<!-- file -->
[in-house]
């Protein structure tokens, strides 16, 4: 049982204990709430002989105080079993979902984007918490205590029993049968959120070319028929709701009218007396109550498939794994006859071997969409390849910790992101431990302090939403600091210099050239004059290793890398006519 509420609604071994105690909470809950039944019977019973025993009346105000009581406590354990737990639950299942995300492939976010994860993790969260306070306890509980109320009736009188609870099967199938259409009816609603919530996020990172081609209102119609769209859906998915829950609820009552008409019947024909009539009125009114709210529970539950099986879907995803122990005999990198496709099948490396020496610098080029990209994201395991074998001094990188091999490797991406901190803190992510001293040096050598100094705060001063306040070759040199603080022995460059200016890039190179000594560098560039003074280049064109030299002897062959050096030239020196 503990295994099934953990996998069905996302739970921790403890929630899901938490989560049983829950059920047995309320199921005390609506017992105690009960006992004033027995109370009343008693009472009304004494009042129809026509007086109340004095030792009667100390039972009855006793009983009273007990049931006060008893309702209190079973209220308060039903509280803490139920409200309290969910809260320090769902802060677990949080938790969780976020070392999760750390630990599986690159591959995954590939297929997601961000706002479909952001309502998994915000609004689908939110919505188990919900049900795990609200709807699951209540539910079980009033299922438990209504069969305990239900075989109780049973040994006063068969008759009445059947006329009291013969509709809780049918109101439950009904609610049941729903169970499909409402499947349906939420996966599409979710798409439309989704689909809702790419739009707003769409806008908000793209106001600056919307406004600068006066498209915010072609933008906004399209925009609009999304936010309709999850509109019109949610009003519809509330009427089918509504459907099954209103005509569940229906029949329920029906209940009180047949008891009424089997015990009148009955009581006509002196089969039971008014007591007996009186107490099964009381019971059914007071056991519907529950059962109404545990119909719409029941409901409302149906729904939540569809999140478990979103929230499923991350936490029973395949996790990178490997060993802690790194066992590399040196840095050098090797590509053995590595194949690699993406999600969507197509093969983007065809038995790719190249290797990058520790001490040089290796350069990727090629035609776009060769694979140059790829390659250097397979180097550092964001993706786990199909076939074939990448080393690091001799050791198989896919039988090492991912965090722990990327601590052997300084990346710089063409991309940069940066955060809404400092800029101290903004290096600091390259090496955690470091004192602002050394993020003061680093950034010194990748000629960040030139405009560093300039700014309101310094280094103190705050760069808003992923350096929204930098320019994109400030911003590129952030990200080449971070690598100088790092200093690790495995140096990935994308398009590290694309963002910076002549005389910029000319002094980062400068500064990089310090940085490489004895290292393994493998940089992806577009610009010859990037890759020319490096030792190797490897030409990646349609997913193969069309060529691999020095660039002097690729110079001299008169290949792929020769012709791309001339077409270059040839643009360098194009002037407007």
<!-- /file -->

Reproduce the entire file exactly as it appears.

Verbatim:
[in-house]
């Protein structure tokens, strides 16, 4: 049982204990709430002989105080079993979902984007918490205590029993049968959120070319028929709701009218007396109550498939794994006859071997969409390849910790992101431990302090939403600091210099050239004059290793890398006519 509420609604071994105690909470809950039944019977019973025993009346105000009581406590354990737990639950299942995300492939976010994860993790969260306070306890509980109320009736009188609870099967199938259409009816609603919530996020990172081609209102119609769209859906998915829950609820009552008409019947024909009539009125009114709210529970539950099986879907995803122990005999990198496709099948490396020496610098080029990209994201395991074998001094990188091999490797991406901190803190992510001293040096050598100094705060001063306040070759040199603080022995460059200016890039190179000594560098560039003074280049064109030299002897062959050096030239020196 503990295994099934953990996998069905996302739970921790403890929630899901938490989560049983829950059920047995309320199921005390609506017992105690009960006992004033027995109370009343008693009472009304004494009042129809026509007086109340004095030792009667100390039972009855006793009983009273007990049931006060008893309702209190079973209220308060039903509280803490139920409200309290969910809260320090769902802060677990949080938790969780976020070392999760750390630990599986690159591959995954590939297929997601961000706002479909952001309502998994915000609004689908939110919505188990919900049900795990609200709807699951209540539910079980009033299922438990209504069969305990239900075989109780049973040994006063068969008759009445059947006329009291013969509709809780049918109101439950009904609610049941729903169970499909409402499947349906939420996966599409979710798409439309989704689909809702790419739009707003769409806008908000793209106001600056919307406004600068006066498209915010072609933008906004399209925009609009999304936010309709999850509109019109949610009003519809509330009427089918509504459907099954209103005509569940229906029949329920029906209940009180047949008891009424089997015990009148009955009581006509002196089969039971008014007591007996009186107490099964009381019971059914007071056991519907529950059962109404545990119909719409029941409901409302149906729904939540569809999140478990979103929230499923991350936490029973395949996790990178490997060993802690790194066992590399040196840095050098090797590509053995590595194949690699993406999600969507197509093969983007065809038995790719190249290797990058520790001490040089290796350069990727090629035609776009060769694979140059790829390659250097397979180097550092964001993706786990199909076939074939990448080393690091001799050791198989896919039988090492991912965090722990990327601590052997300084990346710089063409991309940069940066955060809404400092800029101290903004290096600091390259090496955690470091004192602002050394993020003061680093950034010194990748000629960040030139405009560093300039700014309101310094280094103190705050760069808003992923350096929204930098320019994109400030911003590129952030990200080449971070690598100088790092200093690790495995140096990935994308398009590290694309963002910076002549005389910029000319002094980062400068500064990089310090940085490489004895290292393994493998940089992806577009610009010859990037890759020319490096030792190797490897030409990646349609997913193969069309060529691999020095660039002097690729110079001299008169290949792929020769012709791309001339077409270059040839643009360098194009002037407007």